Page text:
On June 20, 2000, I flew to Istanbul, Turkey, where I lectured at a major international conference. While visiting there, I was asked if there was anything I specifically wished to do or see. My simple answer came very naturally.
"Yes, I would like to visit the areas that were devastated by the earthquakes last August and November and spend time with the survivors."
The following day my simple wish was granted. I was graciously escorted by a medical doctor who had unselfishly devoted many hours of practice in the devastated regions. When he informed me that 20,000+ died in August 1999 during the Izmit earthquake and that another 20,000+ died in November during the Bolu earthquake, I was stunned. This was not what the news media had reported.
"Are you saying that between the two earthquakes last year, over 40,000 people died?" I asked.
His eyes filled with tears. "Yes," he nodded sadly. "Over 40,000 people perished, between the two disasters."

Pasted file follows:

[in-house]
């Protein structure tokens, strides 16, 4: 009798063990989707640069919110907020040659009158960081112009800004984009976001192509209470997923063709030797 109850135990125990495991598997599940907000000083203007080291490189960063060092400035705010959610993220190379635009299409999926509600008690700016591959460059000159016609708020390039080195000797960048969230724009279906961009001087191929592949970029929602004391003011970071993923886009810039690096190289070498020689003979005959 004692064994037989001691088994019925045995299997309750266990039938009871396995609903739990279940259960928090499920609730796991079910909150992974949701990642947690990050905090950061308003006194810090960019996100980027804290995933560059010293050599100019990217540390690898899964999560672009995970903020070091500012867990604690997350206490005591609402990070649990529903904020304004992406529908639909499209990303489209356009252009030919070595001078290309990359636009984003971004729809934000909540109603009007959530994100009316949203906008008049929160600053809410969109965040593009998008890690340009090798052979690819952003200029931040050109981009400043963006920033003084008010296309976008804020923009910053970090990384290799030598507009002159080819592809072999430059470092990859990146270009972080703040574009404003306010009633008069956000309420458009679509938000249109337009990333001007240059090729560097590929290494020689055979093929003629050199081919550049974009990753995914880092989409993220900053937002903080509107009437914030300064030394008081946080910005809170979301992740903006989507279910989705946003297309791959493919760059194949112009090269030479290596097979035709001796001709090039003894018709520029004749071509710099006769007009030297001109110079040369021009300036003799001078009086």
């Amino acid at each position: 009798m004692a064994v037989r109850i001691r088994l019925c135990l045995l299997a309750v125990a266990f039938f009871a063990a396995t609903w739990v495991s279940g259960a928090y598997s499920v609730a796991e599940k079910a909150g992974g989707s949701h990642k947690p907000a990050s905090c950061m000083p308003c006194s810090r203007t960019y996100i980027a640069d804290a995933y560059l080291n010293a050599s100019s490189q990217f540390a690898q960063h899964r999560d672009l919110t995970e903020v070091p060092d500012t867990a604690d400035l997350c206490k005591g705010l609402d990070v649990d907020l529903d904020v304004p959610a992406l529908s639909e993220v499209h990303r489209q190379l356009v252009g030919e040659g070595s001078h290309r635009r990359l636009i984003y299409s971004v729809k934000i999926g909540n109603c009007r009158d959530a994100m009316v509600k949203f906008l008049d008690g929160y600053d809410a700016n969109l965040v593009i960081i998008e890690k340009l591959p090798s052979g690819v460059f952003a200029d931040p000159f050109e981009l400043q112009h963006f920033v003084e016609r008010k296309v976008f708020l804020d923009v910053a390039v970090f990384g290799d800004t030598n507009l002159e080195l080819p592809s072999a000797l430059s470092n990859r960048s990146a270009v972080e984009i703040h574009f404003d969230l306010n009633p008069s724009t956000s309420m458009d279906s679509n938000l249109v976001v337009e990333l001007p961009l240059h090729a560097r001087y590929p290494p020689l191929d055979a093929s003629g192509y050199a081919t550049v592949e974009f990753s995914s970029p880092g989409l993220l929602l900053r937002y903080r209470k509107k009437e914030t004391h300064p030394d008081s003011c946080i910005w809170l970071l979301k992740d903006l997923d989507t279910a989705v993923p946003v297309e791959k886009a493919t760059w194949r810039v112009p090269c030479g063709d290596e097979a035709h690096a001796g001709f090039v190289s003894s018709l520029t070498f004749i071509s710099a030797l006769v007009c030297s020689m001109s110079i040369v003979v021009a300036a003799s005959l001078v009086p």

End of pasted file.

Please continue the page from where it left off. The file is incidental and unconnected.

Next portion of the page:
The horrendous destruction I saw matched every word he stated. I walked over areas where the earth had opened up, swallowing entire buildings before closing back up again, like a giant white shark gulping down its prey. I understood when weeping survivors squeezed my hand tightly, too overcome by grief to explain how they never found the bodies of their loved ones. Long pauses of silence took over when tears replaced words.
The poverty I witnessed was too startling to escape my poorly sighted eyes. Pathetic cardboard-type huts, covered by plastic sheets, greeted me everywhere I went. Then there were the bleak rows of government-funded temporary housing which lacked simple basic needs like indoor private showers.
I often wonder, now that I've returned back home, how those Turkish survivors weathered the 115° temperatures of July, since their temporary housing lacked proper insulation and air-conditioning. As the month of August began to unfold, torrential rains bombarded the country, bringing a new kind of disaster: flash flooding. How many lives were lost to this disaster?